Meet: Kyle & Lauren Smith
This month we're excited to feature two of our dear friends, Kyle & Lauren. We got the chance to ask them a few questions about songwriting and their creative process. We're so thrilled to share their story with Refinery Co. community!
- When did you start writing songs together? How has that process changed in marriage?
We started writing songs before we started dating, and before we even knew we liked each other. It was our first year at Liberty University and the first song we wrote together was called "You Hold Me." It was one that we both needed to sing over our hearts and our lives at the time, and still means to much to us today.
When we were dating, we mostly only wrote together, but since we've been married, we've begun co-writing with other people as well.
- As a spiritual practice, how does song writing connect you as a couple to the Lord?
One of the most tangible things in the writing room is the relationship between the people in the room. As husband and wife, we know each other so deeply already when walking into the writing room - we know the heavy things that are weighing on each other's hearts, we know the specific things that we're praying for as a couple, we know what the Lord is doing in each other's lives.
Bringing the depth of our relationship into the writing room produces a real, raw, and vulnerable posture that causes us to go deeper with each other and with the Lord. Songwriting together has given us a sacred space to spend time with the Lord and each other.
One of the most memorable times was just this past year in our music room at home. Through that time, the Lord gave us a song, He gave us words to pray, and He gave us the healing that our hearts needed. We consider songwriting as a couple such a treasured gift that the Lord gave us.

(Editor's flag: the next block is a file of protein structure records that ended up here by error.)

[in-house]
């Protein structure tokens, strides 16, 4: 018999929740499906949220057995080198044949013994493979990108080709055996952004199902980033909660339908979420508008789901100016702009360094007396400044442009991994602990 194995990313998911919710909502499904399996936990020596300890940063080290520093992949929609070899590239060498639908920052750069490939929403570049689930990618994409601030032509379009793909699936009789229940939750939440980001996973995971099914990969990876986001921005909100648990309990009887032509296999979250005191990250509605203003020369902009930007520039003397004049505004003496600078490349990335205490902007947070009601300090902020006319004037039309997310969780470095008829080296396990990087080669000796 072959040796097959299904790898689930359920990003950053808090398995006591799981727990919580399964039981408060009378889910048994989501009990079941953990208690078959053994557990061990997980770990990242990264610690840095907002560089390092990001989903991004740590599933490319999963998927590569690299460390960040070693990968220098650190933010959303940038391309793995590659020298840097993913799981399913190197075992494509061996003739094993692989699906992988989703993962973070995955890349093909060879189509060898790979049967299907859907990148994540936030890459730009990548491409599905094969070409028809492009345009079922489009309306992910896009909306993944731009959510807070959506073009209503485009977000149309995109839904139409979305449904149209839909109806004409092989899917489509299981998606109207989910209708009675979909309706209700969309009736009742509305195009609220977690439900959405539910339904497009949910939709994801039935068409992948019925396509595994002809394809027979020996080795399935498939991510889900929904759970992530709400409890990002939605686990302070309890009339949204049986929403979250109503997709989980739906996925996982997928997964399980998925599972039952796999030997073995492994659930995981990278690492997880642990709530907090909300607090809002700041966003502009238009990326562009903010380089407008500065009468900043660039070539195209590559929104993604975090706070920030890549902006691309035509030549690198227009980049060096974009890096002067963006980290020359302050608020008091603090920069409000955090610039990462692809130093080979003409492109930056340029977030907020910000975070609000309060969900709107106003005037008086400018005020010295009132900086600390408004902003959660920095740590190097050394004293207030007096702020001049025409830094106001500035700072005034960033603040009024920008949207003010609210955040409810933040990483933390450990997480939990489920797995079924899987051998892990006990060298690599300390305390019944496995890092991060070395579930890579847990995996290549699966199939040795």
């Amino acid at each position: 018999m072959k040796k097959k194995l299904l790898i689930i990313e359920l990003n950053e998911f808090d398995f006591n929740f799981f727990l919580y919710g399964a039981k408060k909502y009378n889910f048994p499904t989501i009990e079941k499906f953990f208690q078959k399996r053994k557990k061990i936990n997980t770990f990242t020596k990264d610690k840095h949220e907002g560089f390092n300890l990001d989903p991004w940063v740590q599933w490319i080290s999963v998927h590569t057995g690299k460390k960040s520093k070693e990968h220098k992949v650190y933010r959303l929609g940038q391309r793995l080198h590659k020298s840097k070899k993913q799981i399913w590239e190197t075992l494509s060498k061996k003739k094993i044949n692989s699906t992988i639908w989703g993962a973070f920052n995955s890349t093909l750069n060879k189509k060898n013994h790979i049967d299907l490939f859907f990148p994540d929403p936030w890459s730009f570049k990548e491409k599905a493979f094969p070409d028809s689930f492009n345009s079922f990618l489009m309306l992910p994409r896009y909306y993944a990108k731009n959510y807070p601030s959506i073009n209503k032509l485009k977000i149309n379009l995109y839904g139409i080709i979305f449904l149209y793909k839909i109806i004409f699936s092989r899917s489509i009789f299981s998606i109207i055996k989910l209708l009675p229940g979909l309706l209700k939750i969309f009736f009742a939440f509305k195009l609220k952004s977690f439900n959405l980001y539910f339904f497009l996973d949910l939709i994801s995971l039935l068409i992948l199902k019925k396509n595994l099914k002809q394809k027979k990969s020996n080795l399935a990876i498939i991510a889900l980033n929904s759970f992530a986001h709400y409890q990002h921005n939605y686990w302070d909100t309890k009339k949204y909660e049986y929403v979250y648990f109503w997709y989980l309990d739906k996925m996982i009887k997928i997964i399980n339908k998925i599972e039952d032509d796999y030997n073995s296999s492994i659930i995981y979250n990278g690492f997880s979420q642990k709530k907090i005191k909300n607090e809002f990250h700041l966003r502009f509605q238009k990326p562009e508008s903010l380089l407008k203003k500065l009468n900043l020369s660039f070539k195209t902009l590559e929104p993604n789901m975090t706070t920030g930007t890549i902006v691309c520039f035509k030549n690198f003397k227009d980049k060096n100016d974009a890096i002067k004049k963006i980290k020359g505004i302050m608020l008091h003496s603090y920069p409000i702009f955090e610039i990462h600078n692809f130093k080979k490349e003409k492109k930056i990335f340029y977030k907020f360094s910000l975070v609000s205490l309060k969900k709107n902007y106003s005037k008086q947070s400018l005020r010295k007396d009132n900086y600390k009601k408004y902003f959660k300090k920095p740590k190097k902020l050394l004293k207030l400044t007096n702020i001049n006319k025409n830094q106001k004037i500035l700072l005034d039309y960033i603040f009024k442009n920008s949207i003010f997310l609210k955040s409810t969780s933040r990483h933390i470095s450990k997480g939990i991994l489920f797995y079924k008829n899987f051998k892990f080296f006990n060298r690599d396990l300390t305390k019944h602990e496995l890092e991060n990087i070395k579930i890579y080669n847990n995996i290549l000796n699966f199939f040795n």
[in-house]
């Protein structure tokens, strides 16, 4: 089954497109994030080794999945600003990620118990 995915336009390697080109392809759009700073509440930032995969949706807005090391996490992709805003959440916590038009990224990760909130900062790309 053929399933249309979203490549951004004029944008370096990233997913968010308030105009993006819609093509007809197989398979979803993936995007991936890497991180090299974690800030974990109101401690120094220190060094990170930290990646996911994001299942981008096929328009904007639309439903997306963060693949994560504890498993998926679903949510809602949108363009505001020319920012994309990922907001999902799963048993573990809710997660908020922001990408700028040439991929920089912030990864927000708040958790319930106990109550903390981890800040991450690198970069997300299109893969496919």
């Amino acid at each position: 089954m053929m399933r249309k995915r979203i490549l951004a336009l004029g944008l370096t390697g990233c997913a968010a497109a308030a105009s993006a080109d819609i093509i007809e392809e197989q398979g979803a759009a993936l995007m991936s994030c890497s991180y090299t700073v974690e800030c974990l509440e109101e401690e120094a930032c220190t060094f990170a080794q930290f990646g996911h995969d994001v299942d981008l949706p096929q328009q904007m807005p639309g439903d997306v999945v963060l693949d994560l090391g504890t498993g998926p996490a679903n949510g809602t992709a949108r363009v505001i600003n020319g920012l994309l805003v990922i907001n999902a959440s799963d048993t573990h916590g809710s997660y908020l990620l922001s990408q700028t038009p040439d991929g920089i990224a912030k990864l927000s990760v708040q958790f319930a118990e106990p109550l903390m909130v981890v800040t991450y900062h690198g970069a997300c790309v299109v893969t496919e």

- What are biggest challenges in being creative as a couple?
In the creative process, often a bad idea is given a chance to get the ball rolling towards a better idea. As a married couple, we bring the honesty we have in our relationship into the writing room, and because the nature of songwriting is such an emotionally attached interaction between people, the kind of candor with each other's ideas we tend to have can be a lot to swallow.
We need to remember to walk in open-handed and that we are all working toward the same thing. At the end of it all, honesty and candor ends up bringing out the best in each other & the best in the song.
- Define success as a songwriter.
Success is defined by what the target is. Let's say you write 100 songs and your target is to get a song on the Top 25 Christian Billboard's. If one song makes it, then that's the only "successful song."
For us, we've decided the prize in songwriting is not if the song makes an album or if hundreds of churches are singing it. The prize is the time spent with the Lord and the song that comes from it. It might be a song that no one ever hears (we have plenty of these).
If it's a song for just you and the Lord, it represents time with Him, and that's success, because time with the Lord is never wasted and always worth it.